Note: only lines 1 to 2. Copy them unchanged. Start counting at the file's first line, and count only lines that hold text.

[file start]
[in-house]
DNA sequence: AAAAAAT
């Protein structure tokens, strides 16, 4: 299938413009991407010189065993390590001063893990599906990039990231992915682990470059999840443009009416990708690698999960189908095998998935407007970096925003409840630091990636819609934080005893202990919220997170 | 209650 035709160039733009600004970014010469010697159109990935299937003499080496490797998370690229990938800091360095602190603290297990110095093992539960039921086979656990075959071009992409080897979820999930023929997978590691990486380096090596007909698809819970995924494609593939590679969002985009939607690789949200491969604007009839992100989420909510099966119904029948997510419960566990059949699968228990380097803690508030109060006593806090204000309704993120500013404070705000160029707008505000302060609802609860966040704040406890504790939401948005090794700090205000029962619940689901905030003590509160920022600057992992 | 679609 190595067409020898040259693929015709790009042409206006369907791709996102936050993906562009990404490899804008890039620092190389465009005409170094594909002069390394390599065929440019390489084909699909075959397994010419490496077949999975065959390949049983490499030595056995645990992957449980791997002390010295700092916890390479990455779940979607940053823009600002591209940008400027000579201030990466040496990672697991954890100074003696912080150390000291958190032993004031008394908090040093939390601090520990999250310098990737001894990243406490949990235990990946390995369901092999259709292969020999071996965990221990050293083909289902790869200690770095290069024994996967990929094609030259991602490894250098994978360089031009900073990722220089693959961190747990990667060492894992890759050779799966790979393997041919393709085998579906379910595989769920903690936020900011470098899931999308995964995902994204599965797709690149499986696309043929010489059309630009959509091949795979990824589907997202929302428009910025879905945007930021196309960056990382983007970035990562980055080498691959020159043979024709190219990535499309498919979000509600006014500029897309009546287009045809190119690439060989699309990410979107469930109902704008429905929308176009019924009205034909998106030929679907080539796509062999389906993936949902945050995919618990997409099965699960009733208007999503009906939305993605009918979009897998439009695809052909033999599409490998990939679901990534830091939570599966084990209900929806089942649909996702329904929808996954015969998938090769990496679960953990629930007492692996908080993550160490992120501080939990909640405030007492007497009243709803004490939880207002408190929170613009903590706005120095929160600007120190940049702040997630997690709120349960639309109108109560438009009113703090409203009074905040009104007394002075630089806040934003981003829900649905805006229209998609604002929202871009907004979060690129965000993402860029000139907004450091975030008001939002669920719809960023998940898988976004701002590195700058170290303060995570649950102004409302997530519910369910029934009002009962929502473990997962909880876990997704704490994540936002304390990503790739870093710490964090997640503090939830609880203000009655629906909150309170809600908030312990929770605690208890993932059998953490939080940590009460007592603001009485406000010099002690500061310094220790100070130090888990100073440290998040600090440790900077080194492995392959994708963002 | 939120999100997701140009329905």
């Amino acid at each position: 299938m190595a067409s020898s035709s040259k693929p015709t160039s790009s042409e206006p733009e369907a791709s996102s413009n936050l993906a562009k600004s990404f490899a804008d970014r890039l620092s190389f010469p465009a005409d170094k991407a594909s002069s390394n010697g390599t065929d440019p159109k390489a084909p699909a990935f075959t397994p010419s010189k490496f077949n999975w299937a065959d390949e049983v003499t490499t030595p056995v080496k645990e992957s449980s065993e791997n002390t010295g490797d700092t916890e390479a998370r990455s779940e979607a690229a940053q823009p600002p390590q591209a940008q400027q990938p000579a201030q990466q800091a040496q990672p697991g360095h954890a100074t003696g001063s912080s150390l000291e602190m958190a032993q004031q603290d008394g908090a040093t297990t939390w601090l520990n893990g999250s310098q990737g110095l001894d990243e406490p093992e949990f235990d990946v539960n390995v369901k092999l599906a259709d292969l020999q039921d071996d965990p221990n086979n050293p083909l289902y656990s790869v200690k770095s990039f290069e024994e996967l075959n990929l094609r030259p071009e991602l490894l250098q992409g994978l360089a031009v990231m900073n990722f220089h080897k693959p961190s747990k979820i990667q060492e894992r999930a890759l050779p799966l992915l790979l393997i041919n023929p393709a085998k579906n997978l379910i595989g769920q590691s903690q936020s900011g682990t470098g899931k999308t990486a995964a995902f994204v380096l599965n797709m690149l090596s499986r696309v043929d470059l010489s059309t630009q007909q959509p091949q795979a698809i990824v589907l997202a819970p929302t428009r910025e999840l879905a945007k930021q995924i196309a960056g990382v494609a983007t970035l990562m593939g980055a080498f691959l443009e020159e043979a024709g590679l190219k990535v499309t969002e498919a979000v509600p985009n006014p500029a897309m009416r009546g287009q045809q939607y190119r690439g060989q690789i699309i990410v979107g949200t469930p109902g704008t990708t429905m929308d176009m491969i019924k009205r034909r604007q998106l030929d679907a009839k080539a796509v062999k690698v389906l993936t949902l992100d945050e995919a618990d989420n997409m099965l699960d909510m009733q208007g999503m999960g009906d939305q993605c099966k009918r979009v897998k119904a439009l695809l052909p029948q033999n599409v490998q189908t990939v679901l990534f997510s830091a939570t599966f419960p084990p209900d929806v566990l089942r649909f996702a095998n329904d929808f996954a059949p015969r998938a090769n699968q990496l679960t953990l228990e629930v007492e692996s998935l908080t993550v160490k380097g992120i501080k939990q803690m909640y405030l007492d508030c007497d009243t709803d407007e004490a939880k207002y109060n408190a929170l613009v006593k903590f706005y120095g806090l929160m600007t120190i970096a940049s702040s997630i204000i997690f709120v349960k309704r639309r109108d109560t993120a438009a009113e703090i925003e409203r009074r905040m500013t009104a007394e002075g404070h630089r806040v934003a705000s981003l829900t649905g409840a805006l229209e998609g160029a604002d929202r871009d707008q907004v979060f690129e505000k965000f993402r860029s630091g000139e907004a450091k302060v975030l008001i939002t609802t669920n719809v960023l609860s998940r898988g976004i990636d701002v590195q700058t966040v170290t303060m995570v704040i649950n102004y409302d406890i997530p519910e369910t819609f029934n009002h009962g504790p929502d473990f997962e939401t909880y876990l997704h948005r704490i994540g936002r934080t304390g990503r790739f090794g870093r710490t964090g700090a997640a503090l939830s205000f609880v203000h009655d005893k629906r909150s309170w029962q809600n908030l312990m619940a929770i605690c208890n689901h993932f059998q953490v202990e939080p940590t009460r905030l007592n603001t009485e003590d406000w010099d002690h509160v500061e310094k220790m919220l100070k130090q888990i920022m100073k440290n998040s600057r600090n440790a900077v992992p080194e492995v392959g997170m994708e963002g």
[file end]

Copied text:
[in-house]
DNA sequence: AAAAAAT